This 'hot Jupiter' alien planet is dancing with death with its 18-hour year

An artistic visualization of a "hot Jupiter" orbiting close to a star.
An artistic visualization of a "hot Jupiter" orbiting close to a star. (Image credit: University of Warwick/Mark Garlick)

A newly found exoplanet orbits so close to its parent star that it's close to being torn apart by the tidal forces induced by gravity.

The recently discovered exoplanet NGTS-10b whips around its star in just over 18 hours, making it the shortest orbital period ever observed for a "hot Jupiter" – a large, gassy exoplanet that travels close to the heat of a star. It whirls so close to its star, about 27 times closer to its star than the planet Mercury is to our sun, that it's dangerously close to falling apart.

Scientists found the strange world (which is about 20% larger than Jupiter and twice as massive) about 1,000 light-years from Earth. It popped up in data from the Next-Generation Transit Survey – a Chilean exoplanet survey that looks for large planets. NGTS-10b was found using the transit method, which detects planets when they pass (or transit) in front of their stars, obscuring a tiny part of the  star's brightness. 

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"In theory, hot Jupiters with short orbital periods – less than 24 hours – are the easiest [planets] to detect due to their large size and frequent transits," lead author James McCormac, a physicist at the University of Warwick in the U.K., said in a statement. "[But] they have proven to be extremely rare. Of the hundreds of hot Jupiters currently known, there are only seven that have an orbital period of less than one day."

NGTS-10b's star is about 70 percent the mass of our sun, but because the two are so close together, the exoplanet experiences temperature extremes on its surface due to its closeness. One side of the planet is perpetually locked to the star, with a scorching surface temperature of about 1,830 degrees Fahrenheit (1,000 degrees Celsius).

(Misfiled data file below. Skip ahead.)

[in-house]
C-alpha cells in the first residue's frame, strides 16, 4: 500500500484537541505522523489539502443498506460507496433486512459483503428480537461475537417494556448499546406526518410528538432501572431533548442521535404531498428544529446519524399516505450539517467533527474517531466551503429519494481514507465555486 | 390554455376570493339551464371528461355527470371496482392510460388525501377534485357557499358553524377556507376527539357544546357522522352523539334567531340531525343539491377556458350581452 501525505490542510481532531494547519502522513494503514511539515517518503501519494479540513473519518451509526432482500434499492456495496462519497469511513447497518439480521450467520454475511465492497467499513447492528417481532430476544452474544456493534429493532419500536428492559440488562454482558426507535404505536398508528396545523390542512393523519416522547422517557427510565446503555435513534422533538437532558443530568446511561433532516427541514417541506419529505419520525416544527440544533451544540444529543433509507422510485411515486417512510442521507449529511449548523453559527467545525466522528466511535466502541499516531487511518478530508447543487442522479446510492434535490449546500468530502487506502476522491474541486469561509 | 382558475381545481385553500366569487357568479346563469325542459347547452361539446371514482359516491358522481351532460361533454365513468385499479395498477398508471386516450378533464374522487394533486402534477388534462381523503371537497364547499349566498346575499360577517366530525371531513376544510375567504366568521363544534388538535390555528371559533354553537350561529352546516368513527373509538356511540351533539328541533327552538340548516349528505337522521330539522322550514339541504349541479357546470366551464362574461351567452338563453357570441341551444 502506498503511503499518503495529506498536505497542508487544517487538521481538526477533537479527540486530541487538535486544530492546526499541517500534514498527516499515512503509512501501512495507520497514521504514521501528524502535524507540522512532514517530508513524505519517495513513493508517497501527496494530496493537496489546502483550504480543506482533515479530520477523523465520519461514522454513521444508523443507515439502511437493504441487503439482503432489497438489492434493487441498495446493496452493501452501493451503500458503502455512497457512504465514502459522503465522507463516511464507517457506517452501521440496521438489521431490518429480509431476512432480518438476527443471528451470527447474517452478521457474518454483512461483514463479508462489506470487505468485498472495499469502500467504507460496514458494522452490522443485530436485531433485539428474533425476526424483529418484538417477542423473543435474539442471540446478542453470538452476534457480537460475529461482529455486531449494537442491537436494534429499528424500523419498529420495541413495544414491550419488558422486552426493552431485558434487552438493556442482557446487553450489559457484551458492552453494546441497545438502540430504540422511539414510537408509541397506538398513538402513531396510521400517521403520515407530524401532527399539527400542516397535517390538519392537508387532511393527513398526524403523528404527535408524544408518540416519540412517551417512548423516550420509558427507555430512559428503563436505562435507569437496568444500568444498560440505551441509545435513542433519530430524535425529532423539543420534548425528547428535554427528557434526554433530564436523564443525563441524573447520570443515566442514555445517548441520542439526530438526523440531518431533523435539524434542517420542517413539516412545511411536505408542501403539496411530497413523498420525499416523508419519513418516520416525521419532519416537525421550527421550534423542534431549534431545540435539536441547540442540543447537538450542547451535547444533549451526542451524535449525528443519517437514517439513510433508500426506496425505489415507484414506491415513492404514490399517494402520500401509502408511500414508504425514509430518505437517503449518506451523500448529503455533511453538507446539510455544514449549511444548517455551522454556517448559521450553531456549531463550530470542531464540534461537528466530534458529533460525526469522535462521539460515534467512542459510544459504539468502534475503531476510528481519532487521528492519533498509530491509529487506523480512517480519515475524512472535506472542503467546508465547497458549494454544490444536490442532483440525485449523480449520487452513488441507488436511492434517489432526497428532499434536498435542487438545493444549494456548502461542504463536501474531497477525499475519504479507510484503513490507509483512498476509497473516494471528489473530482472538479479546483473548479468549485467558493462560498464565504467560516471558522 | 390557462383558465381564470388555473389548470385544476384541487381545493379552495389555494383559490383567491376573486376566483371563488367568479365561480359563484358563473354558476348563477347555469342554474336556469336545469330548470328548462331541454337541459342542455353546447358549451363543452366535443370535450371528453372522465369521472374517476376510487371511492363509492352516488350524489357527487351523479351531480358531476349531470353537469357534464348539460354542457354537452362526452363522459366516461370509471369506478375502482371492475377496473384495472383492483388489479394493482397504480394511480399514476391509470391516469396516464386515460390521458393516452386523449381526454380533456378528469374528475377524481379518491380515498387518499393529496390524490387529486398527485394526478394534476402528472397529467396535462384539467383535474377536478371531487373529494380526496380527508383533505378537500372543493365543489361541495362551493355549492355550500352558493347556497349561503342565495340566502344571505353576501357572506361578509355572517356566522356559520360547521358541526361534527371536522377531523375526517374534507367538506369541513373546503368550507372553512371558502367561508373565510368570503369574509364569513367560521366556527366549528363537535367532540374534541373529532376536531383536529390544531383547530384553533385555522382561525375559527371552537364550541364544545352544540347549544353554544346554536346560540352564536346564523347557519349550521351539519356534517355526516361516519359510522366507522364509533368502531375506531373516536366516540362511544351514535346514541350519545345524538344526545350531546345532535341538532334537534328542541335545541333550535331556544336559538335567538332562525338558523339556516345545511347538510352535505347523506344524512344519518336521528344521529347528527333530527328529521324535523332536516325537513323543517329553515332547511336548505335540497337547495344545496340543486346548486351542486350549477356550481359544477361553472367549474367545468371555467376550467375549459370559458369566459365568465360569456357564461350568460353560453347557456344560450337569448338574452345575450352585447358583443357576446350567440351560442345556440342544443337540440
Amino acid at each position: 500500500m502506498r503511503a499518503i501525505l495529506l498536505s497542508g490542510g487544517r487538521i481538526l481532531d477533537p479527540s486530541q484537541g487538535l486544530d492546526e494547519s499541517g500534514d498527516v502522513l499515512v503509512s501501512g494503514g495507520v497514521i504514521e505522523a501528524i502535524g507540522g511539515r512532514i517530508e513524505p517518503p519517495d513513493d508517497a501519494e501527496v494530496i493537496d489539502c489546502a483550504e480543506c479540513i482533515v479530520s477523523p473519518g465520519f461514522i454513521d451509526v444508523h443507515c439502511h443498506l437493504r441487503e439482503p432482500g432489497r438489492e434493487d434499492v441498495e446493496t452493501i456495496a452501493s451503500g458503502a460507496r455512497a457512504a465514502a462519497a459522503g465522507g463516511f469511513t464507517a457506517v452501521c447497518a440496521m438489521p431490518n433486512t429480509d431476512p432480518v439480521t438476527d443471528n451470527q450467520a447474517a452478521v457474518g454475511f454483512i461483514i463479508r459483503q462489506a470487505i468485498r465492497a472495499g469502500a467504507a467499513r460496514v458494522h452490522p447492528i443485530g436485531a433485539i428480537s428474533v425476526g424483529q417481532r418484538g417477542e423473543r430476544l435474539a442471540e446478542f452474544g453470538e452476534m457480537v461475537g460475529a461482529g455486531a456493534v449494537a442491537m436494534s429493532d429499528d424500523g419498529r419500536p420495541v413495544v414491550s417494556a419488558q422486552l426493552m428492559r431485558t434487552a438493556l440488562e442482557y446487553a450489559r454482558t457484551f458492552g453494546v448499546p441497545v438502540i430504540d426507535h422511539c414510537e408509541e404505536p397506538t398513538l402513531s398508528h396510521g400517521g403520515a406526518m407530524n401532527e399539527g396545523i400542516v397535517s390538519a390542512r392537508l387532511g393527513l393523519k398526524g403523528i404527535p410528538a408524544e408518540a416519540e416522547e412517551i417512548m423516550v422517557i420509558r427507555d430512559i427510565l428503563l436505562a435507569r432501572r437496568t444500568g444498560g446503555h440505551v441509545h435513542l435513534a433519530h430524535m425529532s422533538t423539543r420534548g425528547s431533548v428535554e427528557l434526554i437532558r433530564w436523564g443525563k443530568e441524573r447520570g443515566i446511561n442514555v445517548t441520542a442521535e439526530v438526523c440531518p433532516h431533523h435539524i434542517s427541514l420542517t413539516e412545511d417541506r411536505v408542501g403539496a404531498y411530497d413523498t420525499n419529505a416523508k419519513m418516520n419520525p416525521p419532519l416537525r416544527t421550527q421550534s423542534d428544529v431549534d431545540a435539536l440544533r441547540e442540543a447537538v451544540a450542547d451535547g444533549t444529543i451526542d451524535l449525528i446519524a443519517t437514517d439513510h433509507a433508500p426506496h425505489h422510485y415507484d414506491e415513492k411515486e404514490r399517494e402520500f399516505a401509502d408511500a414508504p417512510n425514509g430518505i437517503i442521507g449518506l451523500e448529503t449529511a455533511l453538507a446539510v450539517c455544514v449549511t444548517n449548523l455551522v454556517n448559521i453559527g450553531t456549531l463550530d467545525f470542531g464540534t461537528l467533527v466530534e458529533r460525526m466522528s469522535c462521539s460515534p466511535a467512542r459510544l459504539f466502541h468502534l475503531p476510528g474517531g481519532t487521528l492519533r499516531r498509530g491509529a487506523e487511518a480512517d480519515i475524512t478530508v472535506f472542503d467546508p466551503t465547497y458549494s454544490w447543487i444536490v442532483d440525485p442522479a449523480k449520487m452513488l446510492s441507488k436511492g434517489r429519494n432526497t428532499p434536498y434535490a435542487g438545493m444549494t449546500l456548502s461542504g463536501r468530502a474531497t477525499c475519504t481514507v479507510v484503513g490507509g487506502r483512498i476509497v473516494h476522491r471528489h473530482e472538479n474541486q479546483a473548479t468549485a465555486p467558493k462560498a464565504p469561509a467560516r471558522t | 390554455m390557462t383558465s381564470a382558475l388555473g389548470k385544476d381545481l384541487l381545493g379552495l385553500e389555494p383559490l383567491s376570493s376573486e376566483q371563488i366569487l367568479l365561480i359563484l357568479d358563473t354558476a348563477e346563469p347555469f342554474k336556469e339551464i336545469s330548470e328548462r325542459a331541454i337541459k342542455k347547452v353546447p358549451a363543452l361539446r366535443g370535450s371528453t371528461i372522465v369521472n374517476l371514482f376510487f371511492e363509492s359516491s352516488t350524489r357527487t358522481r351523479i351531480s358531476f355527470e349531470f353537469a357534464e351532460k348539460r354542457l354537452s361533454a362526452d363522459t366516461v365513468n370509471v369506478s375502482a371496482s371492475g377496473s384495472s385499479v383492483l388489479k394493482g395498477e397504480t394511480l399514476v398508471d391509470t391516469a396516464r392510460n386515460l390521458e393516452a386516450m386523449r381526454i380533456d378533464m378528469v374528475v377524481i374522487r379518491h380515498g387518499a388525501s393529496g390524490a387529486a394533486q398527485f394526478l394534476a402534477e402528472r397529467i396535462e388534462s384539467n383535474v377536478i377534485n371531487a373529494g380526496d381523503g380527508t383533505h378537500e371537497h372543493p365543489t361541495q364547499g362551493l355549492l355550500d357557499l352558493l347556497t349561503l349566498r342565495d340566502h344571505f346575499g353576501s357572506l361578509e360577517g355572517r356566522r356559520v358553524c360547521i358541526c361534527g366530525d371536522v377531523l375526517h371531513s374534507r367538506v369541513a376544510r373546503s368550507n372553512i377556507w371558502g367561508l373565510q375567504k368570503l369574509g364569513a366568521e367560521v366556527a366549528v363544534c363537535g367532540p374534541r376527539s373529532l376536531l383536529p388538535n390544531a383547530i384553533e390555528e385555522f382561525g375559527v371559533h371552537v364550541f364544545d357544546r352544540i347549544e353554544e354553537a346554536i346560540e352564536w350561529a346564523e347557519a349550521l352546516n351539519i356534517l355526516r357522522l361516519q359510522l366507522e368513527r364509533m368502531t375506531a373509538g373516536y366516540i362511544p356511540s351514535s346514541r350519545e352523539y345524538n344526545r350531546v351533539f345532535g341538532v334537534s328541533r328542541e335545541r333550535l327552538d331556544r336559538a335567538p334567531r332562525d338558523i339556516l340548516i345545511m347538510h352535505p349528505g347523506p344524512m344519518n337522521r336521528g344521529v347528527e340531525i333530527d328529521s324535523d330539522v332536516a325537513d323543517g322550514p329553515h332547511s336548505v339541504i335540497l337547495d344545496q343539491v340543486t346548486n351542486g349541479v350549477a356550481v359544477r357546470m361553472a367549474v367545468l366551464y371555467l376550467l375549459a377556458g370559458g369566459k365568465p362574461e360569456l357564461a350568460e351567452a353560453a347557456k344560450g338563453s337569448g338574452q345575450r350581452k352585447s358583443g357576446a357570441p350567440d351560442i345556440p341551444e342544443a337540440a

The discovery team speculated that NGTS-10b could be an ideal candidate for future study with NASA's James Webb Space Telescope, which is expected to launch in March 2021. One of Webb's science missions is to uncover more about planetary atmospheres, and with that data scientists hope to see how exoplanet atmospheres behave in such strange temperature extremes.

Since gas giant planets usually form far away from their star and migrate inward, the team plans to conduct follow-up observations within the next decade to see if NGTS-10b is in a death spiral, or in a more stable orbit.

A paper based on the discovery was published in the Monthly Notices of the Royal Astronomical Society on Feb. 20.

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Elizabeth Howell
Staff Writer, Spaceflight

Elizabeth Howell (she/her), Ph.D., is a staff writer in the spaceflight channel since 2022 covering diversity, education and gaming as well. She was contributing writer for for 10 years before joining full-time. Elizabeth's reporting includes multiple exclusives with the White House and Office of the Vice-President of the United States, an exclusive conversation with aspiring space tourist (and NSYNC bassist) Lance Bass, speaking several times with the International Space Station, witnessing five human spaceflight launches on two continents, flying parabolic, working inside a spacesuit, and participating in a simulated Mars mission. Her latest book, "Why Am I Taller?", is co-written with astronaut Dave Williams. Elizabeth holds a Ph.D. and M.Sc. in Space Studies from the University of North Dakota, a Bachelor of Journalism from Canada's Carleton University and a Bachelor of History from Canada's Athabasca University. Elizabeth is also a post-secondary instructor in communications and science at several institutions since 2015; her experience includes developing and teaching an astronomy course at Canada's Algonquin College (with Indigenous content as well) to more than 1,000 students since 2020. Elizabeth first got interested in space after watching the movie Apollo 13 in 1996, and still wants to be an astronaut someday. Mastodon:

  • rod
    Admin said:
    A newly found planet orbits so close to its parent star that it's close to being torn apart by the tidal forces induced by gravity.

    This 'hot jupiter' alien planet is dancing with death with its 18-hour year : Read more

    Another interesting exoplanet report and hot Jupiter type. The MNRAS abstract states "NGTS-10b orbits its host at just 1.46 ± 0.18 Roche radii, and we calculate a median remaining inspiral time of 38 Myr and a potentially measurable orbital period decay of 7 s over the coming decade, assuming a stellar tidal quality factor Q′sQs′ =2 × 10^7."

    An orbital decay rate of 7 seconds over the next ten years and spiral into the parent star in 38E+6 years. Here is some more stats on NGTS-10b exoplanet, Planet NGTS-10 b The host star age is shown as 10.4E+9 years old, a smaller K5V main sequence star. The current orbit measurements suggests the exoplanet will die in 38E+6 years, falling into the host star, yet the host star can be older than 10E+9 years old. If the exoplanet formed in situ, there is a serious age problem with the H-R diagram age. The exoplanet could be rotating on its axis like Jupiter too, perhaps 10 hour period or close to 15.7 km/s because it has a larger diameter than Jupiter too. Exoplanet research is getting very interesting.